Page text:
Being currently in the early stages of collaborating with my son on the creation of several planting beds in his backyard, the subject of mulching has arisen. Now, my own personal preference is to not mulch at all but I also recognize that not everyone has the time available for the Eternal Vigilance of weed control (he doesn’t)….nor the inclination toward a compost bin to provide an ongoing supply of top-dressing (neither he nor I do.) So, faced with a mixed border of about 25% trees/shrubs and 75% perennials, what’s a time-challenged gardener to do?
It’s certainly not as if I haven’t gone down the mulching road in the past. In my first garden my mulch of choice was cocoa bean hulls which was the New Mulch on the Block at that time (1970s). From a tactile standpoint this is absolutely lovely stuff to handle, and of course it smells slightly like chocolate for a while although not from any distance. It’s lightweight and a joy to spread around, and is totally unobtrusive. That garden was waterfront and I was worried about it blowing away but once initially wetted down it actually does stay put.
Drawbacks: It’s not that easy to find, and prices for a 2-cu.ft bag vary widely. It’s not likely that you can find it sold in bulk like many other mulches. It’s perhaps not the ideal choice for a sloped bed because heavy downpours can result in washdown; I found that out the first summer. If your garden has humid summers, the mulch can develop areas of a whitish mold that is supposedly harmless but not very pretty. And most important, if dogs have access to your garden you don’t want to use this mulch because the same theobromine that is in chocolate is also in the hulls, so if for some reason a dog decides to eat the mulch it will probably become sick to its stomach just as if it had eaten chocolate candy; however, there appears to be only one documented case of a dog actually dying as a result of having eaten cocoa mulch.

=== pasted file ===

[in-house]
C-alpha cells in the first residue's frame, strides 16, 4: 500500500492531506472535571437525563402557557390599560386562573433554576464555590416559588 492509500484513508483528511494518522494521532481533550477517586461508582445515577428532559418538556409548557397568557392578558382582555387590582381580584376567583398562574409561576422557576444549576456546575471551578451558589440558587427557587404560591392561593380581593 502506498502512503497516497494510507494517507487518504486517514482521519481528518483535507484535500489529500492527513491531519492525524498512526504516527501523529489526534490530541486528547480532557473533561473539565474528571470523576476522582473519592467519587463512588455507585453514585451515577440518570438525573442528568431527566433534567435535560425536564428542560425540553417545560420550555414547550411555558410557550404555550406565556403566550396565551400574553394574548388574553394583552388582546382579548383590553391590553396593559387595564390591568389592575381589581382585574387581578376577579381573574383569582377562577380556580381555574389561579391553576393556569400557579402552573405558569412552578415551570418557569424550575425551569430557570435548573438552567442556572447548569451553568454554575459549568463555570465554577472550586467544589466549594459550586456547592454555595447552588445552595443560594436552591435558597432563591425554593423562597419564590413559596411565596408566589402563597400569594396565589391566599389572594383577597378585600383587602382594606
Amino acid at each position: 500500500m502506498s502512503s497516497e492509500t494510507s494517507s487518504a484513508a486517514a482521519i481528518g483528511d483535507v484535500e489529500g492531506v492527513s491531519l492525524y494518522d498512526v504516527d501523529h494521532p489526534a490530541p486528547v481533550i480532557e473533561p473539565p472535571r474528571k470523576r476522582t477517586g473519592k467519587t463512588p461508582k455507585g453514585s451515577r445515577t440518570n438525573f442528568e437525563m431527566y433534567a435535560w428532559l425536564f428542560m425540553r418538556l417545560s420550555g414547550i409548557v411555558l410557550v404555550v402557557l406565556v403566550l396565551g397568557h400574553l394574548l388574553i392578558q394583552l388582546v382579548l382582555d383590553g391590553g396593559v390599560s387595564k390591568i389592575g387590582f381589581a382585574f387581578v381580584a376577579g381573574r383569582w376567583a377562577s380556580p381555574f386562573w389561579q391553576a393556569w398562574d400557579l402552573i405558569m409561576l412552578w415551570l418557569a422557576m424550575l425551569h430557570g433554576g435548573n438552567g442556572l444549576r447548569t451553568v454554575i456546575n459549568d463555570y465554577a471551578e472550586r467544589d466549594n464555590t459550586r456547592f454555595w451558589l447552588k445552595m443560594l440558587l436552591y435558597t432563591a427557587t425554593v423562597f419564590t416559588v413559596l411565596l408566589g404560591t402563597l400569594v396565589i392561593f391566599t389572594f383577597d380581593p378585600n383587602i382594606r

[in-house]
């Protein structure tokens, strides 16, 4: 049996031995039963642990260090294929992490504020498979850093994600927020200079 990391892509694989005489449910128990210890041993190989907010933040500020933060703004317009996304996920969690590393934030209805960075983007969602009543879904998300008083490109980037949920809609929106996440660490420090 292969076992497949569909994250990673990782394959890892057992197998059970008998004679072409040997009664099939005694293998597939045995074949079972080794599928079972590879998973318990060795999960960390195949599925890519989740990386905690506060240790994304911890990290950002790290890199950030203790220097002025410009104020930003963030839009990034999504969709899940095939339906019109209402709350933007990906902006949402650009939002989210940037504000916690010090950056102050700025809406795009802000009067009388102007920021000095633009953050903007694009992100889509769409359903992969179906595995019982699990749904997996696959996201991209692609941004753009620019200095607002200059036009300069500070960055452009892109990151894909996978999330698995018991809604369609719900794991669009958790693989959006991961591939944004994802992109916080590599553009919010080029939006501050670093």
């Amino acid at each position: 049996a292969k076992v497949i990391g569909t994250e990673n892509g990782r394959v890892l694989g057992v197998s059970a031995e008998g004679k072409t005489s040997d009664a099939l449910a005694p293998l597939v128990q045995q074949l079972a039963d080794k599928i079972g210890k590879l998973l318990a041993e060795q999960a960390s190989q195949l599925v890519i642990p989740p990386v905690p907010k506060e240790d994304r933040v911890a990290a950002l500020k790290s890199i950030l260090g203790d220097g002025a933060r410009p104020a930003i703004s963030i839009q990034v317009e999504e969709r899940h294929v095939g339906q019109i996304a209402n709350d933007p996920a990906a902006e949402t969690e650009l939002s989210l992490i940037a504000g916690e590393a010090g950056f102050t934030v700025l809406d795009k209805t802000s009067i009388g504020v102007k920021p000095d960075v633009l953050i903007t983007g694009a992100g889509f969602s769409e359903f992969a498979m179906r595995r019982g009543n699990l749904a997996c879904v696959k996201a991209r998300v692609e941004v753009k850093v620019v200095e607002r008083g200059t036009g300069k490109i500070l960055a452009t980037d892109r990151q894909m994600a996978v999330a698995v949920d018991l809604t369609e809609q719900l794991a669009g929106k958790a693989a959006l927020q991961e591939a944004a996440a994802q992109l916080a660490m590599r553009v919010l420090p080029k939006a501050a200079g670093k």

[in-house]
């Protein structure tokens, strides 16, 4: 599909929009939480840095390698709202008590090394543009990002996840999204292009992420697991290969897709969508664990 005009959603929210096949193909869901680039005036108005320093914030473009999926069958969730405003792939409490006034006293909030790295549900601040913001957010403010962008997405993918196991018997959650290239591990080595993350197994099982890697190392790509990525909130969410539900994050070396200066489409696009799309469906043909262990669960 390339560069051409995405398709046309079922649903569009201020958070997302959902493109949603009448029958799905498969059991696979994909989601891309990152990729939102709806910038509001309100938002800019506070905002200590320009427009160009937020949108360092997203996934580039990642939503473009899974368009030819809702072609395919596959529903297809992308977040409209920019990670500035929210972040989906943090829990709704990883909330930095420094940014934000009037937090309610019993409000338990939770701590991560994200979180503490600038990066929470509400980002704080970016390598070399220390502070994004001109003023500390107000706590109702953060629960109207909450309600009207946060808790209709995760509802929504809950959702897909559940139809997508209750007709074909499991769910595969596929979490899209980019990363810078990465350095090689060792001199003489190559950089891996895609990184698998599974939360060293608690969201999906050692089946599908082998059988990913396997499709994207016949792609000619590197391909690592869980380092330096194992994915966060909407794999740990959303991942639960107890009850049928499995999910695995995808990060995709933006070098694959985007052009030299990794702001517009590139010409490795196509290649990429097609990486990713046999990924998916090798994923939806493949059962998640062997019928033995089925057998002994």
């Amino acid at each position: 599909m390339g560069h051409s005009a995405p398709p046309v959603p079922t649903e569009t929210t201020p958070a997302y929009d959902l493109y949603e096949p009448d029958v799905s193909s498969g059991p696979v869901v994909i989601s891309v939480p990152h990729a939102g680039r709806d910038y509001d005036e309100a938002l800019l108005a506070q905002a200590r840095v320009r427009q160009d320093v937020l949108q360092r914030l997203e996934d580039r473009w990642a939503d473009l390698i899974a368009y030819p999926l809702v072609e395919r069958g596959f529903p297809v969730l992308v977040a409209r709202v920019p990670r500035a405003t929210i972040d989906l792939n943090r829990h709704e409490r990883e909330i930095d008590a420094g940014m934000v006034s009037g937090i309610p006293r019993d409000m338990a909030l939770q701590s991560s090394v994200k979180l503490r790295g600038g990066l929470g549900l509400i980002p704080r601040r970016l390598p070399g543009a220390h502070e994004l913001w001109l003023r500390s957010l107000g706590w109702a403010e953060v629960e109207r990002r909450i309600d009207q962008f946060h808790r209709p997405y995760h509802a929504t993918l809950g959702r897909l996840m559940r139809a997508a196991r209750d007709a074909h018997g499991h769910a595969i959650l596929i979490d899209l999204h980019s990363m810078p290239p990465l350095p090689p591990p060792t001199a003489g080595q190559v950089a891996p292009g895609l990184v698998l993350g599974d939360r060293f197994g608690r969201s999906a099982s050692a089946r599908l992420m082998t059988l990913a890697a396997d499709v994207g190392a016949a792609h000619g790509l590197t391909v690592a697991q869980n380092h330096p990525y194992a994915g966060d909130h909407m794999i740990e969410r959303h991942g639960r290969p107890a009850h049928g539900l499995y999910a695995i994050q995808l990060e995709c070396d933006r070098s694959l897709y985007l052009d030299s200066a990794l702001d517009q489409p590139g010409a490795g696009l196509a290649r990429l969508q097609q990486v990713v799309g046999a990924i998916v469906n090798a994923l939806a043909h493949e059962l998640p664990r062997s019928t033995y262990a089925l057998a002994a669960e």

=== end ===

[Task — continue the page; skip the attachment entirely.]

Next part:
At my second garden I had the not-so-bright idea of using some of a neighbor’s free-for-the-taking fresh wood chips from their tree removal. The unfortunate result is related in this post!
After that nasty experience I embarked on a “mulchless forever” course and instead relied on perennial groundcover plants such as vinca, hardy geraniums, epimediums, liriope, and of course the much-maligned but undoubtedly useful pachysandra although I wouldn’t put that into a mixed bed. Empty spaces were hand-weeded.
I kept up that philosophy at my third garden except for a couple of smaller beds into which I put Sweet Peet®. I do think that as mulches go this is one of the best. It’s actually a mixture of peat and composted animal bedding. It’s attractive (assuming that you don’t like artificial colors or big chunks of anything), neat, and effective.
Drawbacks: The top three drawbacks to Sweet Peet are cost, cost, and cost. This is probably the most expensive mulch you can buy – other than river rocks, etc. – at an average price of $9 per bag, and they are 1.5-cu.ft bags rather than the typical 2-cu.ft. so you need more bags to cover the same area. Buying by the cubic yard is less expensive but still not cheap. Because of its composition it will break down faster than something like bark nuggets or wood chips. However, if you’re using it in the initial planting stages and the plan is that the gaps will be filled in by plants within the next 3 years, this is a great choice if the budget allows.
However, here at the Temporary Garden/Money Pit, although I theoretically have the time, my various herniated discs don’t take kindly to endless hours of weeding. That’s what prompted the Mulch Madness of 2015, in which two types of mulch were experimented with: triple shredded bark and shredded cedar.